Wann et al. (1995) also described the tendency of fans to Cut Off Future Failure (COFFing), which describes the tendency of fans to minimize future expectations of a team in order to protect them from a vicarious feeling of failure following a future team loss.  When an opponent or rival team is introduced to the mix, fans may show a level of derogation toward said team. Havard (2013) identified Glory Out of Reflected Failure (GORFing) as a tendency for a fan to cheer the loss of a rival team to someone other than the favorite team. A fan showing the GORFing tendency may cheer against their biggest rival in a championship, post-season, out-of-conference/league, or conference/league game. A common example of GORFing in the US would be a Boston Red Sox fan wearing a shirt that reads, “My favorite teams are the Boston Red Sox and whoever plays the New York Yankees”.

The above review presents a classification of behavioral mechanisms fans can employ to manage the status of their team and social identifications. Fan identification tendencies present many implications for sport practitioners. Namely, it is important to develop a strong tie between a fan and team to encourage BIRGing and prevent some level of CORFing. Additionally, if a fan becomes loyal to a team, they may choose to BIRF when the team is unsuccessful for a prolonged period of time. Practitioners also have to be careful that loyal fans do not display CORSing behavior and must try to limit the COFFing behavior of fans. Finally, GORFing tells practitioners how fans will react to the success and failure of their biggest rival when playing a game not involving the favorite team. This is important because practitioners can understand the impact a rival team’s outcome can have on fans of their organization. Also, this tendency is important for conferences and leagues because even though fans may watch a game involving a conference or league rival team to cheer against that team, they are still adding to the value of the game through attendance or mediated consumption.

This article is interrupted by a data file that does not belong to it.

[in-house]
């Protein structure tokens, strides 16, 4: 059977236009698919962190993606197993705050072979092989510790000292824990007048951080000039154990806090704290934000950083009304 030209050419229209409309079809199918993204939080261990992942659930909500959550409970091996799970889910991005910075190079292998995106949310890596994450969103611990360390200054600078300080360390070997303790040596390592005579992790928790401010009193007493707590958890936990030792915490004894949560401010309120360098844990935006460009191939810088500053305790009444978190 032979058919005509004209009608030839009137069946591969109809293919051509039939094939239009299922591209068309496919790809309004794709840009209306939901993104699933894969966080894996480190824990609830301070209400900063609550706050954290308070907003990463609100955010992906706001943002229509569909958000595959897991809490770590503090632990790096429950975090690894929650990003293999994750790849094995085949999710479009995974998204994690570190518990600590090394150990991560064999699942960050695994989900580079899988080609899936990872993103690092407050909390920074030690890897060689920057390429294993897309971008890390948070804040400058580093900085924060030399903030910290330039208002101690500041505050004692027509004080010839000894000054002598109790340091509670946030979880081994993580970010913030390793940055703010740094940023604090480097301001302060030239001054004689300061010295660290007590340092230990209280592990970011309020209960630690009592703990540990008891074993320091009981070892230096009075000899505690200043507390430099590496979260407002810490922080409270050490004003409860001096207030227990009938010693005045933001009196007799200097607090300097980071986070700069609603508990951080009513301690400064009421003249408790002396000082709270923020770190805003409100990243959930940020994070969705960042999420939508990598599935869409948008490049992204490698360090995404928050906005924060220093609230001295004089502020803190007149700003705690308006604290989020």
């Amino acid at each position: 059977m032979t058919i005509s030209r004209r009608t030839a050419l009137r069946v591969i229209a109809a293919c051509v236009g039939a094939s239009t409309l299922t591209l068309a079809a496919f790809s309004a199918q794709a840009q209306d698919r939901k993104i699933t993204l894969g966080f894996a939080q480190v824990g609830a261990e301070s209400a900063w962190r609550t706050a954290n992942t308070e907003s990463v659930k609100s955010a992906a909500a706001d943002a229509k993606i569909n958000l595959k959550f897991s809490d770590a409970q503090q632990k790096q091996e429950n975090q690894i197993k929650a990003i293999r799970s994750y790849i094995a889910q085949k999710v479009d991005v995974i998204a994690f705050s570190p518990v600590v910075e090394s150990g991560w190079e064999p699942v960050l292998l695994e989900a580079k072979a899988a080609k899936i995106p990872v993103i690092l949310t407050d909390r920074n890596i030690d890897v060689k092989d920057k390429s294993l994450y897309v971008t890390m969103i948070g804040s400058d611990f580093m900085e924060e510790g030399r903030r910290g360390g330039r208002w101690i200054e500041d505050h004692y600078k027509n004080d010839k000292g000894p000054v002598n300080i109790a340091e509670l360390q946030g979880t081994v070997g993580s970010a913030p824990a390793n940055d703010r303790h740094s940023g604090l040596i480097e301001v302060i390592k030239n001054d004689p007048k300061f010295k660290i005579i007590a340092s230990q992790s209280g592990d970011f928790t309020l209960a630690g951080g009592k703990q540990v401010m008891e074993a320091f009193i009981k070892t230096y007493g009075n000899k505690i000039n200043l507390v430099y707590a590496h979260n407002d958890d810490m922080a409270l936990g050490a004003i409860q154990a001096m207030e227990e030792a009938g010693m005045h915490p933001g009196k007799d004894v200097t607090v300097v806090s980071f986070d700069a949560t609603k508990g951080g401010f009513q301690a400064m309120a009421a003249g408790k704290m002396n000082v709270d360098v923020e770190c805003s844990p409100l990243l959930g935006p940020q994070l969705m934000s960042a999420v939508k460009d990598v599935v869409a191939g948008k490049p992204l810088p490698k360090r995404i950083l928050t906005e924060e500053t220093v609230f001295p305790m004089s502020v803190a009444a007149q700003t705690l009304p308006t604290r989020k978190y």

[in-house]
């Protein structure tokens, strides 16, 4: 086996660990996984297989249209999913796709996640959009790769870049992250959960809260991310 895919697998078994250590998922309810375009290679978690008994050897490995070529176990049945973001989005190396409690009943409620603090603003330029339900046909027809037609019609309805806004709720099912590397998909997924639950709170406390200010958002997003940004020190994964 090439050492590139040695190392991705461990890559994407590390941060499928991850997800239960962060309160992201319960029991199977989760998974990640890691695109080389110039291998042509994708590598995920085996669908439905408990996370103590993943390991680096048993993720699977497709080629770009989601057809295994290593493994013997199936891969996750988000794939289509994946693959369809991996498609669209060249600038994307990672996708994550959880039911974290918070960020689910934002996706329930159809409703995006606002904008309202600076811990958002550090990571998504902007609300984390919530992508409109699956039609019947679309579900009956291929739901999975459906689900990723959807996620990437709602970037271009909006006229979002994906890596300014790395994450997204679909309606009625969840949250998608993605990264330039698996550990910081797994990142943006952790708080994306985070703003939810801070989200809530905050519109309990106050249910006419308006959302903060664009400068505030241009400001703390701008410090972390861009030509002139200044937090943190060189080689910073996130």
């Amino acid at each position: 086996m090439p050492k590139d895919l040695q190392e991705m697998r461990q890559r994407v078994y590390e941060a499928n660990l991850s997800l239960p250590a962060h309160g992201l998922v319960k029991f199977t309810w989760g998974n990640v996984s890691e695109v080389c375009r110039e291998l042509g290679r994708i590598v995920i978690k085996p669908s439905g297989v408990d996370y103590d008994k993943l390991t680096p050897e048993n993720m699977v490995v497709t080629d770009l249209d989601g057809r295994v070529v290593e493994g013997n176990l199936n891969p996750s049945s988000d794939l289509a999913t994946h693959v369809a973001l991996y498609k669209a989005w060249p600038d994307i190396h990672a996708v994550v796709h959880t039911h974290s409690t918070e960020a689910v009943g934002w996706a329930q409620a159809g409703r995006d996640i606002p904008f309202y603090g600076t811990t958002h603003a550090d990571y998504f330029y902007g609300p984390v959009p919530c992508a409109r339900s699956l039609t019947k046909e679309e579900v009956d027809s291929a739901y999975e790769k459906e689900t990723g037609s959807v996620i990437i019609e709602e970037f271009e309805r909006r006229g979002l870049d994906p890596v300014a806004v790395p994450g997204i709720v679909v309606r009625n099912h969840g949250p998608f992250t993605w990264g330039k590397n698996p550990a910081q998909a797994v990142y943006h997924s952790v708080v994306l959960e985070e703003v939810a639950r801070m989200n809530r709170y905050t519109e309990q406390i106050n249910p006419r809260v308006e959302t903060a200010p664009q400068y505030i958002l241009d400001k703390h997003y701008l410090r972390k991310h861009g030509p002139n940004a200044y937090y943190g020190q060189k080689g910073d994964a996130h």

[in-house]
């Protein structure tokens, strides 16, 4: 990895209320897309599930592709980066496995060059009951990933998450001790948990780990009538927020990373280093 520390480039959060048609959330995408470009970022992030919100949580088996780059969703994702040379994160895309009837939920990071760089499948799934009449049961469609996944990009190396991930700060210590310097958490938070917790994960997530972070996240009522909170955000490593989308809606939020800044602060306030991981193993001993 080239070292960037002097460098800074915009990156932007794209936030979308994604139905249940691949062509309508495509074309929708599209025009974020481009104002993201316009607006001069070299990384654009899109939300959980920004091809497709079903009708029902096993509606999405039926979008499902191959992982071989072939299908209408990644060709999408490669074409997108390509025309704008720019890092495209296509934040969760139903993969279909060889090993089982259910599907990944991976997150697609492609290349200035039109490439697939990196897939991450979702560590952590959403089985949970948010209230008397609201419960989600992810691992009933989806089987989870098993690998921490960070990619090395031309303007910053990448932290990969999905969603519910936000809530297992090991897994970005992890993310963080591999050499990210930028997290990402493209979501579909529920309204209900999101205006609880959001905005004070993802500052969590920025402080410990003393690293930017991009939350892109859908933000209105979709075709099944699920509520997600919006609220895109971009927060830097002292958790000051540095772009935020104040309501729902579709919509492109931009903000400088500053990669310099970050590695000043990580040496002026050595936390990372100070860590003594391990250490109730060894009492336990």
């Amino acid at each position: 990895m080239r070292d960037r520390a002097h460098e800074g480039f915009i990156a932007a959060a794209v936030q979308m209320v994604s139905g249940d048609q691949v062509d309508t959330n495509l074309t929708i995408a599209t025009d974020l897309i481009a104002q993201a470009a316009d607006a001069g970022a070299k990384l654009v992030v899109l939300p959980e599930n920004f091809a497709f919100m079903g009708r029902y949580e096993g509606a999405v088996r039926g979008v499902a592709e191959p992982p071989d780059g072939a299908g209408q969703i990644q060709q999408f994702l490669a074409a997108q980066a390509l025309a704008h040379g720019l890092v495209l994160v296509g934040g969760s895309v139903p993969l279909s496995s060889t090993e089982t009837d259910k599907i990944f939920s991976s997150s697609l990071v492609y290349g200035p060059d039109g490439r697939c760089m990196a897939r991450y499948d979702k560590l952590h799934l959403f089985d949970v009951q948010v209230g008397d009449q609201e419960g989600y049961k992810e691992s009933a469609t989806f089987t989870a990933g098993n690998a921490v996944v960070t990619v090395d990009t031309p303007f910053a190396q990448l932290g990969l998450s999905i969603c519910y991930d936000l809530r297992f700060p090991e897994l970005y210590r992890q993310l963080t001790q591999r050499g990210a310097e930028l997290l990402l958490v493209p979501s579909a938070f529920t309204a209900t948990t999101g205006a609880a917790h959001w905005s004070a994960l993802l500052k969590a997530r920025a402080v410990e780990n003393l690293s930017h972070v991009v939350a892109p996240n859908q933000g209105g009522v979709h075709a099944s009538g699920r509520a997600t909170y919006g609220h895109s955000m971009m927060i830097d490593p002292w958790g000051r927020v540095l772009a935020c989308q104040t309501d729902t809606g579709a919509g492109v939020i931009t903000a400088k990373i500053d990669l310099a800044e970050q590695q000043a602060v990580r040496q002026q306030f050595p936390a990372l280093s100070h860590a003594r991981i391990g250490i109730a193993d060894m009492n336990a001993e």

ICampbell RM, Aiken D, and Kent A (2004) Beyond BIRGing CORFing: Continuing the exploration of fan behavior. Sport Marketing Quarterly 13: 151-157.

IICialdini RB, Borden RJ, Thorne A et al. (1976) Basking in reflected glory: Three (football) field studies. Journal of Personality and Social Psychology 34: 366-375.

IIICialdini RB and Richardson KD (1980) Two indirect tactics of impression management: Basking and blasting. Journal of Personality and Social Psychology 39: 406-415.

IVHavard CT Glory Out of Reflected Failure: The examination of how rivalry affects sport fans. Sport Management Review (2013), [Link]

VSnyder CR and Fromkin HL (1980) Uniqueness: The human pursuit of difference. New York: Plenum.

VISnyder CR, Lassegard M, and Ford CE (1986) Distancing after group success and failure: Basking in reflected glory and cutting off reflected failure. Journal of Personality and Social Psychology 51: 382-388.

VIIWann DL, Hamlet MA, Wilson TM et al. (1995) Basking in reflected glory, cutting off reflected failure, and cutting off future failure: The importance of group identification. Social Behavior and Personality: An International Journal 23: 377-388.

About Dr Cody Havard

Cody T. Havard is an assistant professor in Sport Commerce at The University of Memphis.  His research interests involve fan perceptions of rival teams, consumer behavior, and the use of online social networking by athletes and sport organizations.  Find more work on rivalry at www.sportrivalry.com

About Dr Jason Doyle

Jason Doyle is with the Department of Tourism, Sport and Hotel Management at Griffith University. His research interests include understanding sport consumer behavior, and the influence of sport on well-being. Jason also runs www.fandevelopment.com